To the Editors:
Containment of the devastating coronavirus disease 2019 (COVID-19) pandemic could be completed by means of a comprehensive, global immunization program. The United Nations rightly claims that “No one will be safe until everyone is safe.” This mainly states that equity between all countries, genders, ethnic or religious groups is imperative to prevent the ongoing spread of infection, as well as for ethical and equal justice considerations.1
Currently, high-income countries (HICs) are immunizing at a much faster rate than low-income countries (LICs). This is likely to increase inequity and increase the risk of an ongoing pandemic, possibly with new viral variants. However, unvaccinated adults are not the only possible reservoir for severe acute respiratory syndrome coronavirus 2 (SARS-CoV-2) virus. There are almost 2 billion children younger than 14 years of age in the world (https://www.unfpa.org/data/world-population-dashboard). Children are less likely to be infected by SARS-CoV-2 and infected children generally experience milder clinical symptoms when compared with adults.2 However, SARS-CoV-2 can cause severe illness in children,3 including the multisystem inflammatory syndrome (MIS-C), which can be fatal. Children do carry the virus and have the ability to contribute to the ongoing spread in communities.4 In addition, there are indications that children may suffer from the so called long-COVID.
The United Nations claims that “No one will be safe until everyone is safe,” raising the question of childhood COVID-19 vaccination. It must be argued that if the vaccines are shown to be safe for children, they should have the right of protection against SARS-CoV-2 infection, and it must be recognized that children may become an important reservoir for the virus. We believe that when global adult and risk group COVID-19 vaccination has been achieved, childhood COVID-19 immunization should be initiated.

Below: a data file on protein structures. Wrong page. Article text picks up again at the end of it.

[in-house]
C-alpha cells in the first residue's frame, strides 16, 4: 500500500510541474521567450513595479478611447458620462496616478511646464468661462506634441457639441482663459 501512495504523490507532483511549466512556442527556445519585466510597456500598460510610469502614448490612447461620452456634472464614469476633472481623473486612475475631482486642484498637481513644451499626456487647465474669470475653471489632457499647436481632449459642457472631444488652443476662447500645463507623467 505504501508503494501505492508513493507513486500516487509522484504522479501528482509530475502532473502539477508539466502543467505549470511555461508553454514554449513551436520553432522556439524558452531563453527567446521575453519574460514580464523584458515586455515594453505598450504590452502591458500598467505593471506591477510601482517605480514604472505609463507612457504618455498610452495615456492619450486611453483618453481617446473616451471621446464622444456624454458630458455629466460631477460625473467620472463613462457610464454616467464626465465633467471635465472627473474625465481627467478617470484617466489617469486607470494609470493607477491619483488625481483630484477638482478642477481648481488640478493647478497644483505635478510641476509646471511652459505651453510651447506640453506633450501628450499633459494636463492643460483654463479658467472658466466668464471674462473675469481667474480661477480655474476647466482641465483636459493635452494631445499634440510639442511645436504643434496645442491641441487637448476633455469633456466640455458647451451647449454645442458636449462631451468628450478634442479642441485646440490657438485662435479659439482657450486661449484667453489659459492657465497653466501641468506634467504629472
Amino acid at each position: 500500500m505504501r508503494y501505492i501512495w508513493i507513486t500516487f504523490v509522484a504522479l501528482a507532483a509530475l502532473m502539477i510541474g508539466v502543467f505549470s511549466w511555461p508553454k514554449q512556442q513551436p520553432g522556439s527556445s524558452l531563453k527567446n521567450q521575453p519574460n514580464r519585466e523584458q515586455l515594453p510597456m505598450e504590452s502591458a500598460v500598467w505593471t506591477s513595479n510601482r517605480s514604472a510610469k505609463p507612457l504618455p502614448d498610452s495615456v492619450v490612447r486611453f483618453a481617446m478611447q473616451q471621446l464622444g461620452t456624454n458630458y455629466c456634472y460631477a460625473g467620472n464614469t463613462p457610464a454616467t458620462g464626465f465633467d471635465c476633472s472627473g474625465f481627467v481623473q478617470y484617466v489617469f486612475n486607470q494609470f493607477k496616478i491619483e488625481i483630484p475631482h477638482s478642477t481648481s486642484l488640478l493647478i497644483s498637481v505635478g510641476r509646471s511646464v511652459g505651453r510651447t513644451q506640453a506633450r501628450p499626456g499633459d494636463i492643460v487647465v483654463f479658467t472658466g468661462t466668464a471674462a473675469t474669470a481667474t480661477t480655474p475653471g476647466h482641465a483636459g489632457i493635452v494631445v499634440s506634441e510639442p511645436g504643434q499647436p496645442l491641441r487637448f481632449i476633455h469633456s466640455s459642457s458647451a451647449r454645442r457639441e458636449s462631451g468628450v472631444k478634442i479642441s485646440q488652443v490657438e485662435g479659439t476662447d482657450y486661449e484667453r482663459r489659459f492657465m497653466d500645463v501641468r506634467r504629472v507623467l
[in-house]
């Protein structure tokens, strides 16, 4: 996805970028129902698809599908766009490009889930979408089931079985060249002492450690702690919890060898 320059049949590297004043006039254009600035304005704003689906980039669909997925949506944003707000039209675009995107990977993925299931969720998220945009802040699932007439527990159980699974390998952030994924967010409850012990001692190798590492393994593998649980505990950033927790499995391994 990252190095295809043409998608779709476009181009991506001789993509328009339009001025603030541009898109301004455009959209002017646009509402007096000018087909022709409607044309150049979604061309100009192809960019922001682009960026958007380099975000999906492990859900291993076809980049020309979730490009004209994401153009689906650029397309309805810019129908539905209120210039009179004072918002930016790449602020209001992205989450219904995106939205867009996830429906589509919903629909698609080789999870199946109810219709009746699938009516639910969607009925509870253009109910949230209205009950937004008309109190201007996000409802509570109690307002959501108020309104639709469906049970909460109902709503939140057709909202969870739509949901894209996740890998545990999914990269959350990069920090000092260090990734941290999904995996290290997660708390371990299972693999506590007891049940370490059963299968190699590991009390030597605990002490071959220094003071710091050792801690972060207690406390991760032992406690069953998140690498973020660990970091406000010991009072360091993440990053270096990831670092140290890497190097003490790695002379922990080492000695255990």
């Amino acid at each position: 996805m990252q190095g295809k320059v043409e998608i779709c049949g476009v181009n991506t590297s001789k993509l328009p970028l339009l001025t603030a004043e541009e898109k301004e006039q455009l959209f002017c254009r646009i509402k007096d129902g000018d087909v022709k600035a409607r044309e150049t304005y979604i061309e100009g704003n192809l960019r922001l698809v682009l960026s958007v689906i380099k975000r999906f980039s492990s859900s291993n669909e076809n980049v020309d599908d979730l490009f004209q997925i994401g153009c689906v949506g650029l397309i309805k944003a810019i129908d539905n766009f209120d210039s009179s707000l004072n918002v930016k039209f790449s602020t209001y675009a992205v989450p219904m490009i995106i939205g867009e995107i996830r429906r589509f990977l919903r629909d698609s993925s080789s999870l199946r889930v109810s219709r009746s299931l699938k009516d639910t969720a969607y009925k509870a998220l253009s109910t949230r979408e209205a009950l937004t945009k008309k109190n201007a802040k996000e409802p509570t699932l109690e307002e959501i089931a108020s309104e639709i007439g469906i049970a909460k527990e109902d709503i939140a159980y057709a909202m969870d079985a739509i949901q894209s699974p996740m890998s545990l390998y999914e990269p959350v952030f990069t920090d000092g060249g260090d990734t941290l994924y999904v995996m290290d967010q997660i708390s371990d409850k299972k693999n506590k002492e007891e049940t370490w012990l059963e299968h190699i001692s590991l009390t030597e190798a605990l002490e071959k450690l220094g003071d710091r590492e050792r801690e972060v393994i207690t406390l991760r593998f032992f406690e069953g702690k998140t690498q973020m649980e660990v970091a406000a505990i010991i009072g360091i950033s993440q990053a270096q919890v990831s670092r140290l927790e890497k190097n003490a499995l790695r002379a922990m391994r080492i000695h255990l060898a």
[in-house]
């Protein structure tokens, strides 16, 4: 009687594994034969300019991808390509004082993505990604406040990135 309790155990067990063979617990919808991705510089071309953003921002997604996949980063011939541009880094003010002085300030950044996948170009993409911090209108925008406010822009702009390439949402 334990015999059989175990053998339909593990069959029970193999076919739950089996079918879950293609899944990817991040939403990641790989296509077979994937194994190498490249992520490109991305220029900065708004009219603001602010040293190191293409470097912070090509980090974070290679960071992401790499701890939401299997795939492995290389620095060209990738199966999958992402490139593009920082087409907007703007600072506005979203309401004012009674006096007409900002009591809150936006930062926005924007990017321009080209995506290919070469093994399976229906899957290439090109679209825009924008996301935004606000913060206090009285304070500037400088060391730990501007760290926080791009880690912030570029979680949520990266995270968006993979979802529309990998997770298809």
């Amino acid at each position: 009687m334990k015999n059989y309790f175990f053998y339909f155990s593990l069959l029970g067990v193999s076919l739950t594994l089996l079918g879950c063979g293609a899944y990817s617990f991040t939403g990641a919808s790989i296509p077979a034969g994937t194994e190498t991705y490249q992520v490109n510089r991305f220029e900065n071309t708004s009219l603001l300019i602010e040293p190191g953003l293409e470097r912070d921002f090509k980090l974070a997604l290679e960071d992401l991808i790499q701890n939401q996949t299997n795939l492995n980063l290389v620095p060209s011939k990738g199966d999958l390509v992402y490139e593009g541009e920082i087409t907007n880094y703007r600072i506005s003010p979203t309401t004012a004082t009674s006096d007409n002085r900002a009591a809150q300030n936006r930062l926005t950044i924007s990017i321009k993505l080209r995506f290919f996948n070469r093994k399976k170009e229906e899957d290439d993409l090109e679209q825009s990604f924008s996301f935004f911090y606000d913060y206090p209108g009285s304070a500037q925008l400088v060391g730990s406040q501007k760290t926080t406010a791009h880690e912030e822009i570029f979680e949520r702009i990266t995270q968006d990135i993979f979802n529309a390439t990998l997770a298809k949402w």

Iceland is a HIC with a very positive attitude towards childhood vaccinations5 and childhood immunization coverage well above 90%. To evaluate parental views on potential COVID-19 vaccinations in childhood, we performed two surveys in Iceland. In the first survey we received answers from 3373 parents of children younger than 16 years of age where the parents indicated if they would accept COVID-19 immunization for their children. In a separate study, we received answers from 2480 parents of children less than four years of age to the same question (Fig. 1).
The conclusion from both surveys was that parents in Iceland have a very positive attitude towards COVID-19 childhood immunization (Fig. 1), even for very young children, despite the lack of severe COVID-19 disease in the Icelandic pediatric population. This is encouraging, especially as the surveys were done in February and March 2021, before a discussion on childhood vaccination was initiated in the media.
Our results provide important information on parental perspectives on COVID-19 immunization that may help policymakers deciding on further public health measures including COVID-19 childhood immunization when adequate, adult global vaccine coverage has been achieved. With the recent FDA approval of at least one vaccine for 12- to 15-year-olds, this becomes even more relevant. Protecting children as well as adults against SARS-CoV-2 may enhance the possibility of keeping “everyone safe.”
We thank Gunnar Steinn Ásgeirsson for assisting with data management.
1. Haraldsson A. Vaccine implementation reduces inequity.Lancet Glob Health. 20186e1264e1265
2. Zimmermann P, Curtis N. Why is COVID-19 less severe in children? A review of the proposed mechanisms underlying the age-related difference in severity of SARS-CoV-2 infections.Arch Dis Child. 2021106429
3. Williams N, Radia T, Harman K, et alCOVID-19 severe acute respiratory syndrome coronavirus 2 (SARS-CoV-2) infection in children and adolescents: a systematic review of critically unwell children and the association with underlying comorbidities.Eur J Pediatr. 2021180689697
4. Baggio S, L’Huillier AG, Yerly S, et al.Severe acute respiratory syndrome coronavirus 2 (SARS-CoV-2) viral load in the upper respiratory tract of children and adults with early acute coronavirus disease 2019 (COVID-19)Clin Infect Dis202173:148–150.
5. Óskarsson Ý, Guðnason Þ, Jónsdóttir GA, et alPublic opinion on childhood immunisations in Iceland.Vaccine. 20153372117216